dixieangler wrote:I think I might back one of them (after made into a bow) with Yucca leaf fibers using pine pitch (tar) rather than sinew with hide glue and then see if I can overcoat it with vegetable (plant) oil (rather than wrap it with animal intestines or snake skin). I will probably not back the other one and just overcoat with vegetable (plant) oil.
This is just one of the skills that the McPherson's include in their instruction to the U.S. Military Special Operations Survival Instructors in their on-going relationship with them.
wikipedia wrote:A composite bow is a bow made from disparate materials laminated together, usually applied under tension. Different materials are used in order to take advantage of the properties of each material.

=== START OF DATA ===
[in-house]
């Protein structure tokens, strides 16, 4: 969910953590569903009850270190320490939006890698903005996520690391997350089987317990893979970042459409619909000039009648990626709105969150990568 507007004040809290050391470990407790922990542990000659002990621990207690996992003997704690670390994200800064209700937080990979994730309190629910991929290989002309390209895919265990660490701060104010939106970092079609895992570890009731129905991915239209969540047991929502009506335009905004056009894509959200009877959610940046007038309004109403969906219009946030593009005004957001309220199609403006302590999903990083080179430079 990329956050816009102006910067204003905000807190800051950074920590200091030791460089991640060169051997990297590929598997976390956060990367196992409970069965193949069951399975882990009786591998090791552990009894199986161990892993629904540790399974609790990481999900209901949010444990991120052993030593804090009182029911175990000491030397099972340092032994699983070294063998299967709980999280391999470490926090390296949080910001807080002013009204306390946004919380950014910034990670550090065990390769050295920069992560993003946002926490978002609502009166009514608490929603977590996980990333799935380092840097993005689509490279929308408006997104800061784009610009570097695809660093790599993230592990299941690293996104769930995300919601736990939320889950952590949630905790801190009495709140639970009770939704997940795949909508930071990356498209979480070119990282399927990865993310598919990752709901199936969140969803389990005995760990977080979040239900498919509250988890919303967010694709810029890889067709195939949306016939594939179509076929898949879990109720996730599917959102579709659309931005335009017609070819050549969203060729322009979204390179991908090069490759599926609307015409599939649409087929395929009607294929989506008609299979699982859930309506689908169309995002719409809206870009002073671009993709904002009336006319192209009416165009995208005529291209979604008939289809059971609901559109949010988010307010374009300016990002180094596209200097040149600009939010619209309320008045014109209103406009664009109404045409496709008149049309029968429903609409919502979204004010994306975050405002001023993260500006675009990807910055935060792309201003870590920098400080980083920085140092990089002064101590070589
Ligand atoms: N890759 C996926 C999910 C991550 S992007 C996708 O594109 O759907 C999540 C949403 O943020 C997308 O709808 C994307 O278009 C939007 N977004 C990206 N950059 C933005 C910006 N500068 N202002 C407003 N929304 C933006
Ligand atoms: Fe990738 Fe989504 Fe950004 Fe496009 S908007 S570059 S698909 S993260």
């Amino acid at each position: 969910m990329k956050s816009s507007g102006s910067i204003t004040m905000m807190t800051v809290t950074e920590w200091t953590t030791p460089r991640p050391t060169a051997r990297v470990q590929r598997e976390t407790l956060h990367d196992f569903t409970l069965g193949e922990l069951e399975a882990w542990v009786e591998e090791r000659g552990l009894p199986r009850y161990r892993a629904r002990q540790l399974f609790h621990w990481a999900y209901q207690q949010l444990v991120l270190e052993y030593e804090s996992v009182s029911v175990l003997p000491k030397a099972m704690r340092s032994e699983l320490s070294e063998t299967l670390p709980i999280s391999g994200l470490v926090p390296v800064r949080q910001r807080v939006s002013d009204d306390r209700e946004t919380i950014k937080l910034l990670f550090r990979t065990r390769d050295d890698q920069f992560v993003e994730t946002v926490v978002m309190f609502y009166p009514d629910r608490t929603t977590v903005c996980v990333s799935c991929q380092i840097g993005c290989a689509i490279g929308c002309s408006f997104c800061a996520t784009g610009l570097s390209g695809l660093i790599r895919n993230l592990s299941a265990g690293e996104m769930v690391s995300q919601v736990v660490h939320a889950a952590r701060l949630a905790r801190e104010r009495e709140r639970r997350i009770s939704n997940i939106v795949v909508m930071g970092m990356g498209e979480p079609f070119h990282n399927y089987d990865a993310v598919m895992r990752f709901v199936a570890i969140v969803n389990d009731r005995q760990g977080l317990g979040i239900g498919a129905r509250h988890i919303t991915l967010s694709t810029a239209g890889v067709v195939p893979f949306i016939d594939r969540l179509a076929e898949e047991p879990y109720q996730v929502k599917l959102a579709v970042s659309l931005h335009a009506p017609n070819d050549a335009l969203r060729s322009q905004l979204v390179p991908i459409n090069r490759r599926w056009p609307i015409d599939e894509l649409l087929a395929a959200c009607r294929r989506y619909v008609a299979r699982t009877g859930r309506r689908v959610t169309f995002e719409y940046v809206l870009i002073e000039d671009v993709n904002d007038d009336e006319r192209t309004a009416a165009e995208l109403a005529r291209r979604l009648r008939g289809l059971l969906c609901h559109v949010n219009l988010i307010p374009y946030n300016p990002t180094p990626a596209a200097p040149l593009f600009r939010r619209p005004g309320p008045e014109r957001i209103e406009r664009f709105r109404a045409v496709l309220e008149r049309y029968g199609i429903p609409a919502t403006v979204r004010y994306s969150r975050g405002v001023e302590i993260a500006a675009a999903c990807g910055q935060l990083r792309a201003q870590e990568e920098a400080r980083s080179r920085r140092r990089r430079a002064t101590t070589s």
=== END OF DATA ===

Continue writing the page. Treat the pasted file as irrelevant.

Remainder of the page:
This article describes mainly the traditional Asiatic composite bow, which normally uses horn on the belly and sinew on the back of a wooden core. Sinew and horn will store more energy than wood for the same length of bow. The strength can be made similar to that of all-wood bows, with similar draw-length and therefore a similar or greater amount of energy delivered to the arrow from a much shorter bow. Some Mongolian composite bows are known to have been able to produce a draw weight of nearly 160 lb (72.5 kg).
Curdog wrote:Lemonwood (still not sure if this is a citrus lemon or not),
No- it is not citrus lemon. It is also called Degame, and was native to cuba and maybe parts of Central America. I have been told it is available as an introduced species in South Florida.
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